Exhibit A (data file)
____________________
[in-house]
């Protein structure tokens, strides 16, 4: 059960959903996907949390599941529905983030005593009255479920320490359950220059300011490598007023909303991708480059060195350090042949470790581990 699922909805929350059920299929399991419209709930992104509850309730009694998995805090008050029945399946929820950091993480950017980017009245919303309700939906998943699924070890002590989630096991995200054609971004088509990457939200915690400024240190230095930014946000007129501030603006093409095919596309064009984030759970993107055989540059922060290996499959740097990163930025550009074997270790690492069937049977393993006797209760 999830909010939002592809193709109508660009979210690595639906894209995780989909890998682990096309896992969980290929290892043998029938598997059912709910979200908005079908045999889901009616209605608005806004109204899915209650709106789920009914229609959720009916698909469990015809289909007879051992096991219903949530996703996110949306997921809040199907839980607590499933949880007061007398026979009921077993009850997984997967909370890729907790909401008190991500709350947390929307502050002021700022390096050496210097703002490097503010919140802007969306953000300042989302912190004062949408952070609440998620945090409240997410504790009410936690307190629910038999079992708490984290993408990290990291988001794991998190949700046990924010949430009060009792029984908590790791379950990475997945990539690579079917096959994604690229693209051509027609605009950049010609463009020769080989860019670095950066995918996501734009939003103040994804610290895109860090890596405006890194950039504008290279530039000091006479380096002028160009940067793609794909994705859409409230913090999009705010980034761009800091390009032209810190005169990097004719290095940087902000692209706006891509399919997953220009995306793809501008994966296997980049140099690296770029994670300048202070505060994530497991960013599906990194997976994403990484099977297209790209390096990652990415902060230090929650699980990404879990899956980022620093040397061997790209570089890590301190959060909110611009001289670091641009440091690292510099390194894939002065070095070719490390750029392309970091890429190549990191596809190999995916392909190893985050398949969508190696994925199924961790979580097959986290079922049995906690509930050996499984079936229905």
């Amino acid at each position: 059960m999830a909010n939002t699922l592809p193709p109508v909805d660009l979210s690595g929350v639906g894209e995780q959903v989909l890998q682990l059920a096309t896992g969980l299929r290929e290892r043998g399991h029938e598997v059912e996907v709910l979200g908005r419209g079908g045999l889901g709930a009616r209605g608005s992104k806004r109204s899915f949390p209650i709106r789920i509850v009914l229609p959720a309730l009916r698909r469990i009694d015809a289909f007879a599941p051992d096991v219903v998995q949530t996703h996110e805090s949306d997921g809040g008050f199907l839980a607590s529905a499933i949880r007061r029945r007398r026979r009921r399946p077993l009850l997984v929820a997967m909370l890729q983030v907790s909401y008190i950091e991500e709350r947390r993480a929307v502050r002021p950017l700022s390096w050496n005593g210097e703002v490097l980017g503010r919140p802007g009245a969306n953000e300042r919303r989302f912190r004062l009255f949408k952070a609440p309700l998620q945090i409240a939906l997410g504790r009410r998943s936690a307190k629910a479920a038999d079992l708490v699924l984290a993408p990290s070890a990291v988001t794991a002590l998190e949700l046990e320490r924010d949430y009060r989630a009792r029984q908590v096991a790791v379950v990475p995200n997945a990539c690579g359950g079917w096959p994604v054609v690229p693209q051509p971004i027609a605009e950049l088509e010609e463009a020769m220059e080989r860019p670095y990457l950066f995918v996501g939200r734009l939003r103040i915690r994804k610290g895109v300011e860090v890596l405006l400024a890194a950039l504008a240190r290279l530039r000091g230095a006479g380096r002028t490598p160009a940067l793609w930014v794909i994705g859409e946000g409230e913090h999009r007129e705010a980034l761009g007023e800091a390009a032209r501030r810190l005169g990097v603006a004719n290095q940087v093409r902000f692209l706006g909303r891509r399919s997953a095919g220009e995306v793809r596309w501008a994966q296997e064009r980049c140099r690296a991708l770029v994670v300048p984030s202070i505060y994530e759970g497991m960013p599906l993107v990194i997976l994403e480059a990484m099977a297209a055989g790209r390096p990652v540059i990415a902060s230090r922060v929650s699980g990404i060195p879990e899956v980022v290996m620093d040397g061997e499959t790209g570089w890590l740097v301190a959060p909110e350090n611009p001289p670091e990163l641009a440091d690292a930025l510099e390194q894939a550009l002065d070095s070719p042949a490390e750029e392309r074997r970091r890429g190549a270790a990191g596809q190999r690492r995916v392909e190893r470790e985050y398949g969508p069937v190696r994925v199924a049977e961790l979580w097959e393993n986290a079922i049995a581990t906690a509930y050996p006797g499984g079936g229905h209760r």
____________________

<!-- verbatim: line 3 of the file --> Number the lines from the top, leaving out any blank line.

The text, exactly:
């Amino acid at each position: 059960m999830a909010n939002t699922l592809p193709p109508v909805d660009l979210s690595g929350v639906g894209e995780q959903v989909l890998q682990l059920a096309t896992g969980l299929r290929e290892r043998g399991h029938e598997v059912e996907v709910l979200g908005r419209g079908g045999l889901g709930a009616r209605g608005s992104k806004r109204s899915f949390p209650i709106r789920i509850v009914l229609p959720a309730l009916r698909r469990i009694d015809a289909f007879a599941p051992d096991v219903v998995q949530t996703h996110e805090s949306d997921g809040g008050f199907l839980a607590s529905a499933i949880r007061r029945r007398r026979r009921r399946p077993l009850l997984v929820a997967m909370l890729q983030v907790s909401y008190i950091e991500e709350r947390r993480a929307v502050r002021p950017l700022s390096w050496n005593g210097e703002v490097l980017g503010r919140p802007g009245a969306n953000e300042r919303r989302f912190r004062l009255f949408k952070a609440p309700l998620q945090i409240a939906l997410g504790r009410r998943s936690a307190k629910a479920a038999d079992l708490v699924l984290a993408p990290s070890a990291v988001t794991a002590l998190e949700l046990e320490r924010d949430y009060r989630a009792r029984q908590v096991a790791v379950v990475p995200n997945a990539c690579g359950g079917w096959p994604v054609v690229p693209q051509p971004i027609a605009e950049l088509e010609e463009a020769m220059e080989r860019p670095y990457l950066f995918v996501g939200r734009l939003r103040i915690r994804k610290g895109v300011e860090v890596l405006l400024a890194a950039l504008a240190r290279l530039r000091g230095a006479g380096r002028t490598p160009a940067l793609w930014v794909i994705g859409e946000g409230e913090h999009r007129e705010a980034l761009g007023e800091a390009a032209r501030r810190l005169g990097v603006a004719n290095q940087v093409r902000f692209l706006g909303r891509r399919s997953a095919g220009e995306v793809r596309w501008a994966q296997e064009r980049c140099r690296a991708l770029v994670v300048p984030s202070i505060y994530e759970g497991m960013p599906l993107v990194i997976l994403e480059a990484m099977a297209a055989g790209r390096p990652v540059i990415a902060s230090r922060v929650s699980g990404i060195p879990e899956v980022v290996m620093d040397g061997e499959t790209g570089w890590l740097v301190a959060p909110e350090n611009p001289p670091e990163l641009a440091d690292a930025l510099e390194q894939a550009l002065d070095s070719p042949a490390e750029e392309r074997r970091r890429g190549a270790a990191g596809q190999r690492r995916v392909e190893r470790e985050y398949g969508p069937v190696r994925v199924a049977e961790l979580w097959e393993n986290a079922i049995a581990t906690a509930y050996p006797g499984g079936g229905h209760r």